Writing about places and a journey she knew well helped a best-selling author make “the emotional leap between me and my characters much easier” in the novel aiming to unite Watford through a love of reading.

Former Watford resident Katharine McMahon’s The Hour of Separation is the subject of the One Town, One Book initiative. This is part of the Watford Together campaign, which has been helping to bring the community together during the coronavirus pandemic.

The story is set in Watford and a fictional farm in Belgium during two world wars and in her blog the Sunday Tomes best-selling author explains how her own work and journeys helped provide an “anchor from which the imagination of writer and reader can take flight”.

She said: “Christa Geering trains to be a schoolteacher. Her character, indeed the inspiration for The Hour of Separation, are borrowed from my mother’s war-time history. A sixth former at the end of the war, she spent her summers working on a farm in Flaunden, and afterwards went to Queen Mary College to study French, and became a teacher.

Watford Observer:

“I was visiting Anne Frank House in Amsterdam when it dawned on me somewhat belatedly that Anne Frank and my mother were near contemporaries. Accident of birth permitted one girl to survive the war, marry, have a career and children – sent the other to the gas chambers. And that, in essence, is how The Hour of Separation was born.

“So Christa trains to be a teacher and at the outset of war is appointed to a school in St Albans. The journeys she takes each day, and her brief experience of teaching, are based on the hundreds of journeys I took between Watford and St Albans.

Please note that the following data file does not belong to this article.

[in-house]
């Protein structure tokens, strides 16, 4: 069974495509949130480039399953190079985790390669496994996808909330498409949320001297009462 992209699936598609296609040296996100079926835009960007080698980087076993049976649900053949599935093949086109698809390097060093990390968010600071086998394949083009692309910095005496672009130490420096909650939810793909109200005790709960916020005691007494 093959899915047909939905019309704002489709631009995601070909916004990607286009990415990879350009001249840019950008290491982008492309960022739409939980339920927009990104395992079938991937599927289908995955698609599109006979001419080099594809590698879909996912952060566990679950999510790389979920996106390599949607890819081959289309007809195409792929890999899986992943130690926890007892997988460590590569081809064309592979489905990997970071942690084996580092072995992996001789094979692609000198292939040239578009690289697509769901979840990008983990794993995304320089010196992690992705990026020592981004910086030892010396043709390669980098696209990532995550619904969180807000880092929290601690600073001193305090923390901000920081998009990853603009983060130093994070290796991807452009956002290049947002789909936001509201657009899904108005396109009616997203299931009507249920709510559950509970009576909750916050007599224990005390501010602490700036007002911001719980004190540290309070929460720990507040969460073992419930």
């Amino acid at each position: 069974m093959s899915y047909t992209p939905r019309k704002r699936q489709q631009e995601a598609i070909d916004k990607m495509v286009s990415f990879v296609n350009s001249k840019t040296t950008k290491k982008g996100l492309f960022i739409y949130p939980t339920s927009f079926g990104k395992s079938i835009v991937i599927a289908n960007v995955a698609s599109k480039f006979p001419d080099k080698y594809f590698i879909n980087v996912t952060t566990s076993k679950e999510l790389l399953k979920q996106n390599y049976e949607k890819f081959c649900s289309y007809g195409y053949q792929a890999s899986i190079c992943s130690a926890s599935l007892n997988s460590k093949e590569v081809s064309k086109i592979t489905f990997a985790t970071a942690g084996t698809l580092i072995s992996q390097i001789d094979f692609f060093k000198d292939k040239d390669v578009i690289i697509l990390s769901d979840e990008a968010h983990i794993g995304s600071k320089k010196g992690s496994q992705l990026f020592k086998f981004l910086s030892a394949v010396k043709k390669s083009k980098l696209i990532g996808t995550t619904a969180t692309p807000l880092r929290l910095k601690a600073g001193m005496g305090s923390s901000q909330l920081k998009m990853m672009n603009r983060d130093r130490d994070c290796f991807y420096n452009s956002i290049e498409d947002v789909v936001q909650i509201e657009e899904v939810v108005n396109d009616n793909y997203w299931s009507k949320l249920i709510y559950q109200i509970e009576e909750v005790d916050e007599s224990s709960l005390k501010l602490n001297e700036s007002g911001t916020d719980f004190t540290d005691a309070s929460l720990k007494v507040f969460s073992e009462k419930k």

“My first job was at St Michael’s in Garston, where I used to travel by bus, and I was a keen member of the Abbey Theatre in St Albans. When I first made the journey there was no M25.

"Christa, on the night she again meets Pere Borland, travels home through frozen fields. In an ancient omnibus, in war-time, the journey takes far too long and by the time she gets to Watford there is total black-out."

The author continued: “Writing about a place I knew so well made the emotional leap between me and my characters much easier. I knew the distances they’d travelled, the town-scape they occupied. I knew what Estelle would see when she first arrived in Watford; how she’d walk up Clarendon Road and into the High Street. I’d lived in the Geering’s house when I was first married, though in North Watford not West).

“For historical – or any other - fiction to succeed, the reader has to be immersed, without question, in the world created by the author. Locations, like historical facts, are anchors from which the imagination of writer and reader can take flight.”